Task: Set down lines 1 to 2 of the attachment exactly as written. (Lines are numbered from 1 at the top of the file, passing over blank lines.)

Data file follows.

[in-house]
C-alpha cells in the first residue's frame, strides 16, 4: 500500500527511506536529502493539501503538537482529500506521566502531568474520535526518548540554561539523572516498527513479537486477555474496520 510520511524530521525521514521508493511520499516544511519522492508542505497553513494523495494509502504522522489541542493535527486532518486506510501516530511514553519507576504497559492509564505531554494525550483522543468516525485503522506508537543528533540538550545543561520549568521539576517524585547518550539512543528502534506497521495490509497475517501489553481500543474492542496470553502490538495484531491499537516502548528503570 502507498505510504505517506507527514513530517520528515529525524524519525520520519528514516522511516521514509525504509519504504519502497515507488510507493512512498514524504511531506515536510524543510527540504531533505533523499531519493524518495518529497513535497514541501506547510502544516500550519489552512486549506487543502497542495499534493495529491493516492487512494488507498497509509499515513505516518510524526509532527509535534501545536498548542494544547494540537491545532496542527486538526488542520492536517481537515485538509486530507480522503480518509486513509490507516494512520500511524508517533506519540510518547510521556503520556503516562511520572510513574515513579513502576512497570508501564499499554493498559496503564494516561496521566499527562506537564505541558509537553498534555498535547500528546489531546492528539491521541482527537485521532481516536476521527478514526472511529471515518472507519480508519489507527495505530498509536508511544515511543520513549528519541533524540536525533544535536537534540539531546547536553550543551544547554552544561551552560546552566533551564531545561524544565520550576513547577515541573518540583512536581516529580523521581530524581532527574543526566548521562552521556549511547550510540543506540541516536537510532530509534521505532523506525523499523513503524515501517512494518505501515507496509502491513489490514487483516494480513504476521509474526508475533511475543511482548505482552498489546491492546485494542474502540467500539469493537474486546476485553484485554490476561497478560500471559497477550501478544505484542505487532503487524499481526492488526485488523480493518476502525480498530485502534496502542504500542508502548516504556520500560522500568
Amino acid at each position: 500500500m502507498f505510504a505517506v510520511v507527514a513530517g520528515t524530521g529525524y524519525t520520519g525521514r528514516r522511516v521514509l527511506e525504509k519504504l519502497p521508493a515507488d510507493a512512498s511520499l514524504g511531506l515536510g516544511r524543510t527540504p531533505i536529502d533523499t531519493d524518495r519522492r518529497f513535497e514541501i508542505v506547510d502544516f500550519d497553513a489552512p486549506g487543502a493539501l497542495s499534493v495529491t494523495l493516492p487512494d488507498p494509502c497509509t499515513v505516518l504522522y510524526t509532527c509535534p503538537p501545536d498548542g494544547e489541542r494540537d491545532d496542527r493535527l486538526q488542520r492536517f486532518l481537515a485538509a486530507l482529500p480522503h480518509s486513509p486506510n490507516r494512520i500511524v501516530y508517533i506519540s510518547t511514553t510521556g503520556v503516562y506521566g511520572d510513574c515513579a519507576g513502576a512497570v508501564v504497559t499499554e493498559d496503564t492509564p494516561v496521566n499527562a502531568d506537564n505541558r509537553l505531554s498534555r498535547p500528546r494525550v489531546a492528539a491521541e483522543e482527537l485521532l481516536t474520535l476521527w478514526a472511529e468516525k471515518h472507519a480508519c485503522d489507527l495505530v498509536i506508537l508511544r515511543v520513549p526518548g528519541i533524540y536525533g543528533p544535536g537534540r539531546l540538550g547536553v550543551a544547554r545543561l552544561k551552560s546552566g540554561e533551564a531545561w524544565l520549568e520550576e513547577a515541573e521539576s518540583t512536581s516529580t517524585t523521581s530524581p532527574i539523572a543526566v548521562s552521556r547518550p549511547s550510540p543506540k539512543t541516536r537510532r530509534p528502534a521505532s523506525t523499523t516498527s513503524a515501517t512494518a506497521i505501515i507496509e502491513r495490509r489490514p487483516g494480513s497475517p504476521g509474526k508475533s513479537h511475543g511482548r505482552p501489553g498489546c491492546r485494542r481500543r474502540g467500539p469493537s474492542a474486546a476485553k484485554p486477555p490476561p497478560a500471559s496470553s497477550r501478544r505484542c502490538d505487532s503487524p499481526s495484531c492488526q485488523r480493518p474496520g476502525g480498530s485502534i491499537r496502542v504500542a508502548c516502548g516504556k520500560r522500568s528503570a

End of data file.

[in-house]
C-alpha cells in the first residue's frame, strides 16, 4: 500500500527511506536529502493539501503538537482529500506521566502531568474520535526518548540554561539523572516498527513479537486477555474496520 510520511524530521525521514521508493511520499516544511519522492508542505497553513494523495494509502504522522489541542493535527486532518486506510501516530511514553519507576504497559492509564505531554494525550483522543468516525485503522506508537543528533540538550545543561520549568521539576517524585547518550539512543528502534506497521495490509497475517501489553481500543474492542496470553502490538495484531491499537516502548528503570 502507498505510504505517506507527514513530517520528515529525524524519525520520519528514516522511516521514509525504509519504504519502497515507488510507493512512498514524504511531506515536510524543510527540504531533505533523499531519493524518495518529497513535497514541501506547510502544516500550519489552512486549506487543502497542495499534493495529491493516492487512494488507498497509509499515513505516518510524526509532527509535534501545536498548542494544547494540537491545532496542527486538526488542520492536517481537515485538509486530507480522503480518509486513509490507516494512520500511524508517533506519540510518547510521556503520556503516562511520572510513574515513579513502576512497570508501564499499554493498559496503564494516561496521566499527562506537564505541558509537553498534555498535547500528546489531546492528539491521541482527537485521532481516536476521527478514526472511529471515518472507519480508519489507527495505530498509536508511544515511543520513549528519541533524540536525533544535536537534540539531546547536553550543551544547554552544561551552560546552566533551564531545561524544565520550576513547577515541573518540583512536581516529580523521581530524581532527574543526566548521562552521556549511547550510540543506540541516536537510532530509534521505532523506525523499523513503524515501517512494518505501515507496509502491513489490514487483516494480513504476521509474526508475533511475543511482548505482552498489546491492546485494542474502540467500539469493537474486546476485553484485554490476561497478560500471559497477550501478544505484542505487532503487524499481526492488526485488523480493518476502525480498530485502534496502542504500542508502548516504556520500560522500568